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Saturday, July 10, 2010

Wildacres Retreat

I have recently returned from teaching a workshop organized by the Florida Society of Goldsmiths at Wildacres Retreat in North Carolina.  It was a week for metalsmiths and besides me, the instructors were John Cogswell, Betty Helen Longhi, Zachary Noble, Juan Carlos Caballero Perez and Jean Stark.

I don't know about anyone else, but I like to wait a while before I write about an experience.  When the heat or passion of an experience subsides a bit, the memories can become more clear.  Some of the details that helped to create the moment can be understated or left out altogether when recall is attempted in the full tilt boogie giddy-up-go heat of the moment still swirling around.

That all being said, I am going to tell you about the five-day class that I taught at the 2010 Wildacres summer workshop for the West Coast Florida Society of Goldsmiths.  Preparation for the workshop for me was tough, as usual.  I never know where to draw the line.  Invariably I leave something behind that I wish I had remembered to bring.  This time I forgot a sheet of copper that I wanted.  Along with the numerous materials, extra metal supplies and general hand tools, I decided to take my own saw frame, torch, solder and flux.

Check-in at Wildacres was a snap, followed by a wonderful dinner and comfortable accommodations.  The views were extraordinary out over the valley and the temperature cool compared to home.  Next came the orientation and my meeting with students.  I was informed at dinner that two of my students were unable to attend at the last minute, thereby leaving only four students in my class.  In the end it turned out to be really great to have a small class, but at that initial moment my thoughts were screaming "Oh, krieke!"

Unlike most workshops where the objective for the week is to learn something about the manipulation of materials, my class was more about helping the artist identify his own sense of expression.  The workshop was titled 'Finding your own style'.  Once the awareness and goals were identified for each of the students, then we set about identifying the things that could transform expression, that inner voice, into a tangible and solid object so that others might 'see' the artist's voice.

Is this a difficult thing to do?  Oh, don't get me started!  If this were not such a gratifying experience in the end, it would not be worth the initial effort that is required.  I am both thoroughly exhausted and rejuvenated at the end of classes like this one.

Crucial to the success of this sort of venture is trust among those of us in the room.  There is usually an outpouring of all kinds of personal data that we use to home in on our own voices that creates an atmosphere of intimacy in my classes that typically is not found nor required in other workshops.  It is within this special atmosphere that we become aware that not only is there a language for each of us, but we each can have access to it.  All it takes is trust.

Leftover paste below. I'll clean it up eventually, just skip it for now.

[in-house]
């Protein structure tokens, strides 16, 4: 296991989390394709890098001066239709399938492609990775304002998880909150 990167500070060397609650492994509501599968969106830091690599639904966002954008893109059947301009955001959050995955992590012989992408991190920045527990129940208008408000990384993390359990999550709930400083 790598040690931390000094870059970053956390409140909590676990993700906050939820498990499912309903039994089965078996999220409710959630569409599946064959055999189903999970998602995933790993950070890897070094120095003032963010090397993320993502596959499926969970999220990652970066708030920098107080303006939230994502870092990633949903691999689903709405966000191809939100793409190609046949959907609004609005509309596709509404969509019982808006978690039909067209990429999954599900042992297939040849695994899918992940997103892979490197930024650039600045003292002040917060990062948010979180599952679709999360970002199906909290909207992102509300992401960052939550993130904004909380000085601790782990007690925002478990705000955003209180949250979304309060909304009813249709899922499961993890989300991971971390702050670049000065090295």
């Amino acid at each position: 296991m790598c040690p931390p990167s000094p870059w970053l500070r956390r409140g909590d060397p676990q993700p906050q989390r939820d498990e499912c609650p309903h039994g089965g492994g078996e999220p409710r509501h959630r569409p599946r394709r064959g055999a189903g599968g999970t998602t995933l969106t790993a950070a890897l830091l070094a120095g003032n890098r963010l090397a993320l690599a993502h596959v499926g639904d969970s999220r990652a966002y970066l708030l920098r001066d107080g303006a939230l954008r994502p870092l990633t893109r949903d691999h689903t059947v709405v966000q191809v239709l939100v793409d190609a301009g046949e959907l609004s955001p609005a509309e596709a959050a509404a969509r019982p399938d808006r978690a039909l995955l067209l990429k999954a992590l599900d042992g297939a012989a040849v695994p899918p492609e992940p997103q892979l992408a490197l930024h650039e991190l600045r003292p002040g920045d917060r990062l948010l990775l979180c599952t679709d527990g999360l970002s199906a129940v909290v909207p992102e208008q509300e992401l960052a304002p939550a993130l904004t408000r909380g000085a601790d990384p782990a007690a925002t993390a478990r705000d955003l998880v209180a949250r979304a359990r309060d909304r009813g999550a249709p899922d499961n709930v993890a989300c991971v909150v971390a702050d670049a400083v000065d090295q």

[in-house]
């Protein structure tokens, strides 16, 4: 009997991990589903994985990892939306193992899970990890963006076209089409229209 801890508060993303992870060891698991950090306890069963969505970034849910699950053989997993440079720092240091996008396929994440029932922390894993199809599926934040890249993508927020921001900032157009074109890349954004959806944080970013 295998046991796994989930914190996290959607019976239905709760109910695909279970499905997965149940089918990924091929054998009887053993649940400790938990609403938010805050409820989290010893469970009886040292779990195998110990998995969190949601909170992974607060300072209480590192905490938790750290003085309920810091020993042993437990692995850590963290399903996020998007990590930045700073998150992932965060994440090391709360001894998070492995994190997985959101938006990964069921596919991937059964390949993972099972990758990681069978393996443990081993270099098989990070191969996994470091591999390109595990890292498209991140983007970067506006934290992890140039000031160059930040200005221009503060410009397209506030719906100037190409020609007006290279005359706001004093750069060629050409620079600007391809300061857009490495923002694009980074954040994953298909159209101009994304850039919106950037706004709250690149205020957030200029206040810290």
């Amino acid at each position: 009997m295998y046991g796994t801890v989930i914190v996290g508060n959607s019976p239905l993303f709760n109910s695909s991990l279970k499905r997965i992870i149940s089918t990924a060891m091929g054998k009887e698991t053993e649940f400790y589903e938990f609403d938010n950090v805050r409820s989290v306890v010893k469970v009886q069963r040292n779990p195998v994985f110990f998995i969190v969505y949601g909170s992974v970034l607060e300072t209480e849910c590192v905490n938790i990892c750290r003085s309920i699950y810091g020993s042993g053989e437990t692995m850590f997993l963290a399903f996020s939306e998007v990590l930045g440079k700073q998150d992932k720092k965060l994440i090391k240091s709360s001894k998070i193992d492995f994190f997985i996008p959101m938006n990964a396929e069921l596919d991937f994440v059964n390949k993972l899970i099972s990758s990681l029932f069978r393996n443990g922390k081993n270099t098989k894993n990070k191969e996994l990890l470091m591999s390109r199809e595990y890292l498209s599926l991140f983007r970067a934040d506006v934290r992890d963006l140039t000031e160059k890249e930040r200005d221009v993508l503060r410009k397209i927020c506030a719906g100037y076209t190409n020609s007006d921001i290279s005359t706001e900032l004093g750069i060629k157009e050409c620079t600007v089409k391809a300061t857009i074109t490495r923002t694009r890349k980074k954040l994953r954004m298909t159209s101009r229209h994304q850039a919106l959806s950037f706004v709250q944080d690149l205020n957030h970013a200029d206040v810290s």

Tuesday, June 8, 2010

This summer I will be teaching three workshops.  If you have been thinking that you would like to take a vacation and devote a week of your time to full-time work in the studio, this is your chance for a rich experience!  A workshop at a wonderfully staffed art school is a time to re-charge your batteries, meet new friends, learn new techniques, share experiences and practice skills that you already own.  I will be prepared to share with you the insights that I have learned over the last 30-something years in working with metals and other materials.

The first workshop will take place at WildAcres Retreat in Little Switzerland, North Carolina the week of June 27-July 3rd.  This workshop has been organized by the Florida Society of Goldsmiths and I am really looking forward to meeting this group of students.

The second workshop will be held at the Touchstone Center for Crafts in Farmington, PA.  I have not been to this part of Pennsylvania before, the Laurel Highlands in the southwestern part of the state.  The description on their website states that:  'At Touchstone, nature and creative energy combine in harmony to produce a unique synergy not often found. Touchstone is a place for quiet contemplation, for introspection, for a wealth of revelations. Students gather to learn in an atmosphere of friendship and camaraderie. Touchstone has, for over thirty-eight years, been providing adults and children with unique skills and lasting memories...'  I am truly looking forward to the first week of August in Pennsylvania.

The third workshop on my agenda will occur at Arrowmont School of Arts and Crafts in Gatlinburg, TN.  This will be a going-home experience for me, because I took my first two workshops in metals at Arrowmont in the early '80's.  They were life-changing experiences for me and I have not looked back since.